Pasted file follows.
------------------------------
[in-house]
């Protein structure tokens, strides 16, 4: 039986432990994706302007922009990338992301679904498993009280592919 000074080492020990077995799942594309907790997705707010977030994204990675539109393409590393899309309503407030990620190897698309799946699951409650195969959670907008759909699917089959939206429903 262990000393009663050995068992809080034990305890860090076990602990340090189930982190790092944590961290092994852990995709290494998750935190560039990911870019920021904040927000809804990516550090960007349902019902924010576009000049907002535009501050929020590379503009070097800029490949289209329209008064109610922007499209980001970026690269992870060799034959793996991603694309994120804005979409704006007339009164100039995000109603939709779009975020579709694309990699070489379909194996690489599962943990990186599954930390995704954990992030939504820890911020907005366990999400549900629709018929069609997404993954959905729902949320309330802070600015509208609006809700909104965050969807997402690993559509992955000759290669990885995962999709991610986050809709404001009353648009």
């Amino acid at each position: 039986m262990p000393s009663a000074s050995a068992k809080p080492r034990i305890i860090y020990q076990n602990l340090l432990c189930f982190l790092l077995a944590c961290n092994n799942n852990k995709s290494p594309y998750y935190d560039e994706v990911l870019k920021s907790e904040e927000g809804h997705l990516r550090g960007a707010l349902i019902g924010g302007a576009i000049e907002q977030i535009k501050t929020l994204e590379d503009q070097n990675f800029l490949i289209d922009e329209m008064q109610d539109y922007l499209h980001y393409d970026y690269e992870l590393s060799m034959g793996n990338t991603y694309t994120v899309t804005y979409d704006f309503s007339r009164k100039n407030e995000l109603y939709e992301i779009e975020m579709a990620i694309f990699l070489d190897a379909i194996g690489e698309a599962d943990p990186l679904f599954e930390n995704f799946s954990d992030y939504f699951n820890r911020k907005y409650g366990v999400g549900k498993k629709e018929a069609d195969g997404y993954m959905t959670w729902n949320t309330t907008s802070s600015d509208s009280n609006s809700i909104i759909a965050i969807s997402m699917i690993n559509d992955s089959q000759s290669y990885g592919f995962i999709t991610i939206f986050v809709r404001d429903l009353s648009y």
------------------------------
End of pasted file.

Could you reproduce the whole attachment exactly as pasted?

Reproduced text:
[in-house]
């Protein structure tokens, strides 16, 4: 039986432990994706302007922009990338992301679904498993009280592919 000074080492020990077995799942594309907790997705707010977030994204990675539109393409590393899309309503407030990620190897698309799946699951409650195969959670907008759909699917089959939206429903 262990000393009663050995068992809080034990305890860090076990602990340090189930982190790092944590961290092994852990995709290494998750935190560039990911870019920021904040927000809804990516550090960007349902019902924010576009000049907002535009501050929020590379503009070097800029490949289209329209008064109610922007499209980001970026690269992870060799034959793996991603694309994120804005979409704006007339009164100039995000109603939709779009975020579709694309990699070489379909194996690489599962943990990186599954930390995704954990992030939504820890911020907005366990999400549900629709018929069609997404993954959905729902949320309330802070600015509208609006809700909104965050969807997402690993559509992955000759290669990885995962999709991610986050809709404001009353648009």
């Amino acid at each position: 039986m262990p000393s009663a000074s050995a068992k809080p080492r034990i305890i860090y020990q076990n602990l340090l432990c189930f982190l790092l077995a944590c961290n092994n799942n852990k995709s290494p594309y998750y935190d560039e994706v990911l870019k920021s907790e904040e927000g809804h997705l990516r550090g960007a707010l349902i019902g924010g302007a576009i000049e907002q977030i535009k501050t929020l994204e590379d503009q070097n990675f800029l490949i289209d922009e329209m008064q109610d539109y922007l499209h980001y393409d970026y690269e992870l590393s060799m034959g793996n990338t991603y694309t994120v899309t804005y979409d704006f309503s007339r009164k100039n407030e995000l109603y939709e992301i779009e975020m579709a990620i694309f990699l070489d190897a379909i194996g690489e698309a599962d943990p990186l679904f599954e930390n995704f799946s954990d992030y939504f699951n820890r911020k907005y409650g366990v999400g549900k498993k629709e018929a069609d195969g997404y993954m959905t959670w729902n949320t309330t907008s802070s600015d509208s009280n609006s809700i909104i759909a965050i969807s997402m699917i690993n559509d992955s089959q000759s290669y990885g592919f995962i999709t991610i939206f986050v809709r404001d429903l009353s648009y």